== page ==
Southington council opts for education vs. business audits in ’23



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SOUTHINGTON — An audit of local businesses won’t take place this year and town officials will instead work on an education campaign to improve personal property reporting.

The town’s tax assessor may request an audit or similar action next year, however.

While business owners are required to list equipment, machines and other items associated with their company, the town's assessor Teresa Babon said nearly 500 refuse to do so or don't specify what property they have. That forces her to make a best guess as to the value of their taxable property.

Businesses are taxed on real estate and motor vehicles in addition to smaller items such as computers, office supplies and furniture.

Hiring an outside firm to audit local businesses could have generated about $2 million in new tax revenue according to a company considered for the work.

But Town Council leaders were hesitant about audits of local businesses at a time when many of them are struggling to stay afloat.

Victoria Triano, the council chairwoman, was pleased with a plan Babon presented Monday that included letters and information sessions for business owners about what they have to declare in personal property. She expected business owners would declare their personal property correctly once they knew how to do so.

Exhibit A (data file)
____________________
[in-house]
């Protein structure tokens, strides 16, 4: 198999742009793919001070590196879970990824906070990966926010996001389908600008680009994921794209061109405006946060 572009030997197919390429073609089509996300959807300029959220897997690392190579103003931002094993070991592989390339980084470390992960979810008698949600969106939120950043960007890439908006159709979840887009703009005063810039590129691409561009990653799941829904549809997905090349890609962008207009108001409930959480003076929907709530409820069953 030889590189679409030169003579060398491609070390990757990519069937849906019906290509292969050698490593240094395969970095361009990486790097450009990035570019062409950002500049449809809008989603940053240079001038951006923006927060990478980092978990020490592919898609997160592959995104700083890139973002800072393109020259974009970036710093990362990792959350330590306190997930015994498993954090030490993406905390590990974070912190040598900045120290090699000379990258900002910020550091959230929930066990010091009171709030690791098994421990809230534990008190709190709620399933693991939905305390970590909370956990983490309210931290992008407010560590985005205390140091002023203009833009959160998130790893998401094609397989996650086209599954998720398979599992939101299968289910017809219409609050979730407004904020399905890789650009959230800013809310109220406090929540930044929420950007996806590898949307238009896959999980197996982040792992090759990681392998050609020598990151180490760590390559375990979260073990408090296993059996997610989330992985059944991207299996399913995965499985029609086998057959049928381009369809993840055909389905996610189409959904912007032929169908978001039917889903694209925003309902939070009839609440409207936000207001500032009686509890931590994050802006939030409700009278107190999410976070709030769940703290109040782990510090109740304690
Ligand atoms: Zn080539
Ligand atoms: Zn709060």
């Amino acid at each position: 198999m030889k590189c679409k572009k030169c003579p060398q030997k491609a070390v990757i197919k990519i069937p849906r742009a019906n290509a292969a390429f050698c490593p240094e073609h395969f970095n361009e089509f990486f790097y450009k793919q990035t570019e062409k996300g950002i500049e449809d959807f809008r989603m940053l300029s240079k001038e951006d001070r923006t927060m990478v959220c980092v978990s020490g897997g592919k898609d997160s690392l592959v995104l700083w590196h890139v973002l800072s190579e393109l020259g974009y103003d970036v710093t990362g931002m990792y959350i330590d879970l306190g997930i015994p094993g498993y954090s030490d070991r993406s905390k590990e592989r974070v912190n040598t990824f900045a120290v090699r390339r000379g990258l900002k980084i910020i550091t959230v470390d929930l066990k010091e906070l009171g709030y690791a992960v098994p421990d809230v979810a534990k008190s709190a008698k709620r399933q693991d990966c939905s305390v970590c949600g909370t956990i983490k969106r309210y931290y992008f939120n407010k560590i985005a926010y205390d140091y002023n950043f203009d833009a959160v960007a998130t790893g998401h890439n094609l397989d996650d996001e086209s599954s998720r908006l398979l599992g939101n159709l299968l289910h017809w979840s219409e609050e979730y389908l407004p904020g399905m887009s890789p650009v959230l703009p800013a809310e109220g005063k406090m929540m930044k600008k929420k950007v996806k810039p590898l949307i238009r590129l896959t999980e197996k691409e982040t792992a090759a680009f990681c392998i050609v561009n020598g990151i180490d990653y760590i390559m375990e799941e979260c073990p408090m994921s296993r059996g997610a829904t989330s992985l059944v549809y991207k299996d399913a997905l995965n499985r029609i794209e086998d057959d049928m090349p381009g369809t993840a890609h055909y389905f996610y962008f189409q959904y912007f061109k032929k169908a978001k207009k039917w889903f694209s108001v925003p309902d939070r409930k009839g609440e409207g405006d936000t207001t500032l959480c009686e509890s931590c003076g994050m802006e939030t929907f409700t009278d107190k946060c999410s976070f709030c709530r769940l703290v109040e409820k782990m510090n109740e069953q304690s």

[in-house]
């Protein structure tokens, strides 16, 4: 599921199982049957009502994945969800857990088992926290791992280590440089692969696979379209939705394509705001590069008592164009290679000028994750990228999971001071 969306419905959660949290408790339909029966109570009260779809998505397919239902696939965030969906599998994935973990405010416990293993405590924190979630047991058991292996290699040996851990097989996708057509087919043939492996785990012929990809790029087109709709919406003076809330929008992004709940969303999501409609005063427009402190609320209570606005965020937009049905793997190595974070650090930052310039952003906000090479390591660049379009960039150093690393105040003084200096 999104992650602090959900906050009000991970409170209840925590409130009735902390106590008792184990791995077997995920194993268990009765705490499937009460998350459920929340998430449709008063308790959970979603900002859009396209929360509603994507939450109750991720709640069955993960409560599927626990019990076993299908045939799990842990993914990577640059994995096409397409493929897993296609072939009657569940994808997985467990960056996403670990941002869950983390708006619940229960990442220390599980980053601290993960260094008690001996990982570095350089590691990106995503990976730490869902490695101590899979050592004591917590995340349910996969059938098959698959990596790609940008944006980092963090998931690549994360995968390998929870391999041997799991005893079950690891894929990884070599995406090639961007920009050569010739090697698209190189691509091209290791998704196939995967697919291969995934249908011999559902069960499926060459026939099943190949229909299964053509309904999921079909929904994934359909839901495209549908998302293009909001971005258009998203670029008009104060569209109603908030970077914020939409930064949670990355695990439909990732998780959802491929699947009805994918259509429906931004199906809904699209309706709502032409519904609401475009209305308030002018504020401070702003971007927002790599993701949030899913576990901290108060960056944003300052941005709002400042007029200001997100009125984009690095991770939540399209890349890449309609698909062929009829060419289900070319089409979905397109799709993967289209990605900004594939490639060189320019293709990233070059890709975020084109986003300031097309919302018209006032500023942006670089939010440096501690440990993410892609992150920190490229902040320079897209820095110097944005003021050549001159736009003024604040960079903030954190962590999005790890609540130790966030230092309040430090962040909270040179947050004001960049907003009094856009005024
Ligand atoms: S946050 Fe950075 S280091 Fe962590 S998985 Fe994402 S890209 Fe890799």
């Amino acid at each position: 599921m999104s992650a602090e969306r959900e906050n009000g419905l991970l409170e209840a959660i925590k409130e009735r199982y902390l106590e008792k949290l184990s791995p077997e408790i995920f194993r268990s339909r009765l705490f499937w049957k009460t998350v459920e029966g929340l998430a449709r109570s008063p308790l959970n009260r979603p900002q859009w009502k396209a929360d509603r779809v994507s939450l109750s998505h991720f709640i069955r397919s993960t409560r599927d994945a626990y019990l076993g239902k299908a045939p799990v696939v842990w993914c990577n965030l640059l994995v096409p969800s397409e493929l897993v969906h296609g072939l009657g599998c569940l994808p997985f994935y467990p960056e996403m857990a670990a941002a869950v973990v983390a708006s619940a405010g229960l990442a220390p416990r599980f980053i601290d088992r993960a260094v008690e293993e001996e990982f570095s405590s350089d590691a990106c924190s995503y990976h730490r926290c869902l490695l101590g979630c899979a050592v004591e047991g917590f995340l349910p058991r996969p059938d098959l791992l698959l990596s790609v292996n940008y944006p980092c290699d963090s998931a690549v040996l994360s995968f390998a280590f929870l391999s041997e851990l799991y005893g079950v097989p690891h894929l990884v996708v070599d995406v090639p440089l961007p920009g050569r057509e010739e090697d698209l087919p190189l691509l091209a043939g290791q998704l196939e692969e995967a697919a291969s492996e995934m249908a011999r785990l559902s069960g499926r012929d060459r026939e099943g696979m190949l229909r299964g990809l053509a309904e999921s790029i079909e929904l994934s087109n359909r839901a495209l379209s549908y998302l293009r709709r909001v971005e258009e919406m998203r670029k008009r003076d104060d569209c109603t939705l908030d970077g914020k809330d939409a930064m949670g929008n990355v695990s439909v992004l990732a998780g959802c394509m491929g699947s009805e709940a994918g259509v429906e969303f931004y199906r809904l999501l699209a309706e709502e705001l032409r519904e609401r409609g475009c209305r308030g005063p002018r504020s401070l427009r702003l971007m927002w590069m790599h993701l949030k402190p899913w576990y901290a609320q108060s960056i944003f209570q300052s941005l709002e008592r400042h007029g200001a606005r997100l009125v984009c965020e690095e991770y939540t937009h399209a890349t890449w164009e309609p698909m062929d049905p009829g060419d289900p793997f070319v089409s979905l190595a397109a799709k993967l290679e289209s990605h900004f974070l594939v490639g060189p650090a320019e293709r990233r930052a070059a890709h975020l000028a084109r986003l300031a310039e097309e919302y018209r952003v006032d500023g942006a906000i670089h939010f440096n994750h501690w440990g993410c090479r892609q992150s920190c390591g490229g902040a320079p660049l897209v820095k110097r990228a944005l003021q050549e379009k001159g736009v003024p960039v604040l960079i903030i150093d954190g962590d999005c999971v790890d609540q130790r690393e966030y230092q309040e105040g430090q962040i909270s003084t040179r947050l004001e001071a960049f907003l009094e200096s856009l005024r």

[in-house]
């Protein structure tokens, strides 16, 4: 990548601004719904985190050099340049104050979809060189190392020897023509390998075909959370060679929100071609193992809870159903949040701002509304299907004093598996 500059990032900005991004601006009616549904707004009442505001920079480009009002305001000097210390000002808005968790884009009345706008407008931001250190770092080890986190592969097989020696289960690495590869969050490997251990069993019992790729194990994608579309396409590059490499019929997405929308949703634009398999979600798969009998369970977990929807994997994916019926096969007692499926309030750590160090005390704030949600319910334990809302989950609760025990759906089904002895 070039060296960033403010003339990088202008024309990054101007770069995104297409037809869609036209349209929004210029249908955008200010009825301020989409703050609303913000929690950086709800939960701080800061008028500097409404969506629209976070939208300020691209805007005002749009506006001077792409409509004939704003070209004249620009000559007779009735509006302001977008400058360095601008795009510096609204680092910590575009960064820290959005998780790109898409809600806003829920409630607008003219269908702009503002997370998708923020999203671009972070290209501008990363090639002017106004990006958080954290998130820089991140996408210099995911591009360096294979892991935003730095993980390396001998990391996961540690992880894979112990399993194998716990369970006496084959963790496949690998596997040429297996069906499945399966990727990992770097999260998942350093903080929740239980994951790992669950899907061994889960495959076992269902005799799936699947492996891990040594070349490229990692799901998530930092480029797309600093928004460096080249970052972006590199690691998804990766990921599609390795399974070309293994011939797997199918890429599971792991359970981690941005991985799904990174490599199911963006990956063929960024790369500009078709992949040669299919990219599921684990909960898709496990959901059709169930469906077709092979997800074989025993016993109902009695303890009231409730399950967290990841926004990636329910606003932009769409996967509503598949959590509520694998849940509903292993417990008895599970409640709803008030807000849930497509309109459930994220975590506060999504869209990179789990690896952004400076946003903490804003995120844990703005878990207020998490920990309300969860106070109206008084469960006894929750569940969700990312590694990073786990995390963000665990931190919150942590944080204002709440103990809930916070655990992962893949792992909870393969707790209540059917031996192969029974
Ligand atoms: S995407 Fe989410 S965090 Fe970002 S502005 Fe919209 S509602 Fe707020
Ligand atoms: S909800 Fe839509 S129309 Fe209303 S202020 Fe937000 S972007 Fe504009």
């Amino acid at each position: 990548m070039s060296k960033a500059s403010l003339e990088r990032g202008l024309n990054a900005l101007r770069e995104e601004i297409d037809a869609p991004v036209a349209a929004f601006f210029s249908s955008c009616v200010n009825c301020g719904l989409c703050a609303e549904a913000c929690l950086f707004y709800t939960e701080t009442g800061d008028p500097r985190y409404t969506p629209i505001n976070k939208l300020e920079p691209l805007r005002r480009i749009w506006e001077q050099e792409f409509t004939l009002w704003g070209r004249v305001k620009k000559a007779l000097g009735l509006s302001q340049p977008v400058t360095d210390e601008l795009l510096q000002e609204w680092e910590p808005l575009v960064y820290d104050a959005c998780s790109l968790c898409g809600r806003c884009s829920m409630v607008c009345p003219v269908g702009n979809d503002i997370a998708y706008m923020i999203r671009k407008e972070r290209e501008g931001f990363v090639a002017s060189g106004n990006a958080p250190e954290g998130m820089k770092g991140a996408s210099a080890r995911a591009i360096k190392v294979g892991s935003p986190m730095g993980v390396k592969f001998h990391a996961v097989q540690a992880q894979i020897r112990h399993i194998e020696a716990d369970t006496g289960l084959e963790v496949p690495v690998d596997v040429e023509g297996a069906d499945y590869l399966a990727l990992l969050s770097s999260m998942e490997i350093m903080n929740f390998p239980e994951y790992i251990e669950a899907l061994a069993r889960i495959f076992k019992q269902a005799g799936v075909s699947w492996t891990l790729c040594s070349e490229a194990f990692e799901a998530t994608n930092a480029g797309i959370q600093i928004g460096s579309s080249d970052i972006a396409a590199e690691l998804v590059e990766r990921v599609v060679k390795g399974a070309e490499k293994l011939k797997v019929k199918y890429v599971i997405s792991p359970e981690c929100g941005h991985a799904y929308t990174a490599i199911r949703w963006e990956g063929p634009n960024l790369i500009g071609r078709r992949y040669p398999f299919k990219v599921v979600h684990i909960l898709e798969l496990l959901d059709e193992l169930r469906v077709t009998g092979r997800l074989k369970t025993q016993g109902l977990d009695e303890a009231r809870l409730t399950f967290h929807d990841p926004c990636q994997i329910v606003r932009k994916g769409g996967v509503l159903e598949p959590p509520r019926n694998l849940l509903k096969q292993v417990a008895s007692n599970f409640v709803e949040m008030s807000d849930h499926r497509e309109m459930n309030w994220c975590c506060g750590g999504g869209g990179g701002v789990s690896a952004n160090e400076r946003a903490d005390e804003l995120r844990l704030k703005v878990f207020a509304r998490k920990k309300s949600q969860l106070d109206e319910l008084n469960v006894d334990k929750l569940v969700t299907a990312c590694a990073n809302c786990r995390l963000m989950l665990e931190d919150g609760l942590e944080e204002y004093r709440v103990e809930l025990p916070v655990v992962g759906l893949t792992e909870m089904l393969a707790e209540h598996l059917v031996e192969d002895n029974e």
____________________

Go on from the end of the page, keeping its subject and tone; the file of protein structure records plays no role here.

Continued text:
“I also believe, I want to believe, that people who don’t know need to know because they want to do the right thing,” Triano said. “I anticipate this is going to be great.”

The plan to audit business included only those businesses that declare or are estimated to have more than $50,000 in personal property.

Val DePaolo, a Democratic councilor, said that didn’t evenly distribute the burden of the audit.

“Is it really fair to be going after all these medium sized and large companies? It’s not really fair that way,” she said. “It is just such a tough time for businesses right now.”

Sending out letters and information will likely also result in an increase of tax revenue, according to Paul Chaplinsky, a Town Council Republican and vice chairman. This method avoids paying the auditing company and keeps all the extra tax revenue for the town.

Babon said she “reserved the right” to ask for a town-wide audit if the results of this year’s education efforts are meager.

“I’m going to come back (next year) and tell you about how the personal property filing improved. Hopefully I’m going to see an increase, an improvement,” she said. “If that’s not the case, I would like the opportunity for additional discussions on how we could improve.”

During the last council meeting, Babon outlined the efforts she’s already made to get businesses to submit required paperwork. For businesses that don’t submit personal property declarations, Babon makes a guess as to the value of personal property and adds a 25 percent penalty.

“Those people still don’t file because it’s cheaper to not file,” she said.

jbuchanan@record-journal.com203-317-2230Twitter: @JBuchananRJ



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